TR’s shrewdness - “TR argued that honest enforcement of an unpopular law was the most effective way to bring about its repeal. Legislators should think twice in future about passing laws to favor some voters, the neglecting them to please others.” [quoted during his term as police chief of NYC] JCM: Reminds me of the adage that the best way to prove an order is stupid is to execute it.

His strong response to being told he might be president one day.
                “Never, never, you must never either of you remind a man at work on a political job that he may be President. It almost always kills him politically. He loses his nerve; he can’t do his work; he give sup the very traits that are making him a possibility. I, for instance I am going to do great things here, hard things that require all the courage, ability, work that I am capable of… but if I get to thinking of what it might lead to-”
                He stopped, held us off, and looked into our faces with his face screwed up into a knot, as with lowered voice he said slowly: “I must be wanting to be President. Every young man does. But I won’t let myself think of it; I must not, because if I do, I will begin to work for it, I’ll be careful, calculating, cautious in word and act, and so-I’ll beat myself. See?”
                Again he looked at us as if we were enemies; then he threw us away from him and went back to his desk.
                “Go on away, now,” he said, “and don’t you ever mention the-don’t you ever mention that to me again.”

On Integrity: Bram Stoker, [author of Dracula], After watching TR in action at a literary dinner table,… wrote in his diary, “Must be President someday. A man you can’t cajole, can’t frighten, can’t buy.”

On War and Peace : “To be prepared for war is the most effectual means to promote peace.” “it is too late to prepare for war when the time for peace has passed.”

On cowardice: “All the great masterful races have been fighting races; and the minute that a race loses the hard fighting virus, then… it has lost its proud right to stand as the equal of the best.”… “cowardice in a race, as in an individual, is the unpardonable sin.”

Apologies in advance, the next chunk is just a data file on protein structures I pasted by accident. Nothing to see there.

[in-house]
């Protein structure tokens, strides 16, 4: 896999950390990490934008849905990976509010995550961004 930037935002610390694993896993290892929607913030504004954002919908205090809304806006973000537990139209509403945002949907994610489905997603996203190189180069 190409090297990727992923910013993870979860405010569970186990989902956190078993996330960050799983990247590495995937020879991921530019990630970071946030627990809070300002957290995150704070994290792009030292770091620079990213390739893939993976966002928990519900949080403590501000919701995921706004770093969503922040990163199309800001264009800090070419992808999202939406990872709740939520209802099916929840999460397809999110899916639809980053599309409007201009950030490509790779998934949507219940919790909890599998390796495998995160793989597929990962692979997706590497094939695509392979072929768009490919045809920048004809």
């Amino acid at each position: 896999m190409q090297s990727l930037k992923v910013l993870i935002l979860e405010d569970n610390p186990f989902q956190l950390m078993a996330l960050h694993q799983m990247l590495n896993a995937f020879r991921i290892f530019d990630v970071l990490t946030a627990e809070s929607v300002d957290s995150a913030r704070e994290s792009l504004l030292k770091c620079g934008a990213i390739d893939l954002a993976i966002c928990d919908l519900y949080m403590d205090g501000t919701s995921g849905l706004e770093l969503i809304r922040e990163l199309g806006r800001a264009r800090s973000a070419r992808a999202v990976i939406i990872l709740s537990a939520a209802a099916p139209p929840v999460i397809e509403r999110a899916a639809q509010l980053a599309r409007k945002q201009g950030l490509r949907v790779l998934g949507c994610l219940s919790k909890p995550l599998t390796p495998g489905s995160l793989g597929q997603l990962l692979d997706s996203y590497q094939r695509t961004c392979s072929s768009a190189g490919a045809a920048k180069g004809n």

On diplomacy: “Diplomacy, is utterly useless when there is no force behind it: the diplomat is the servant, not the master of the soldier.”

On the appeal of TR - “Years later, White tried to analyze the element of TRs conquering ability. It was not social superiority, he decided, nor political eminence, nor erudition; it was something vaguer and more spiritual, ‘the undefinable equation of his identity, body, mind, emotion, the soul of him.. It was youth, and the new order calling youth away from the old order. It was the inexorable coming of change into life, the passing of the old into the new.’”

Great leaders are great followers: “I don’t suppose I shall ever again have a chief under whom I shall enjoy serving as I have enjoyed serving under you… I hate to leave you more than I can say.” [written after resigning from his post as assistant secretary of the navy to head up the Rough Riders in the Spanish American war].

Friends thought he was crazy to go to war: “A man of unbounded energy and force,” secretary Long remarked in his diary. “He thinks he is following his highest ideal, whereas, in fact, as without exception every one of his friends advises him, he is acting like a fool. And, yet, how absurd all this will sound if, by some turn of fortune, he should accomplish some great thing and strike a very high mark.”

On Character: “he was too strong a man to be susceptible to flattery.”
“I should heartily despise the public servant who failed to do his duty because it might jeopardize his own future.”

And the quote for which he is likely best known…
“I have always been fond of the West African Proverb: ‘Speak softly and carry a big stick; you will go far.’”

2 comments:

John and Pam Majors said...

Thanks for lending me the first in the trilogy. He is an amazing man and I am looking forward to learning more about him.

Jeba Qpt said...

Very interesting collection of Theodore Roosevelt Quotes.
A thorough knowledge of the Bible is worth more than a college education.
I like this quotation.add this one.Watch video for Theodore Roosevelt Quotes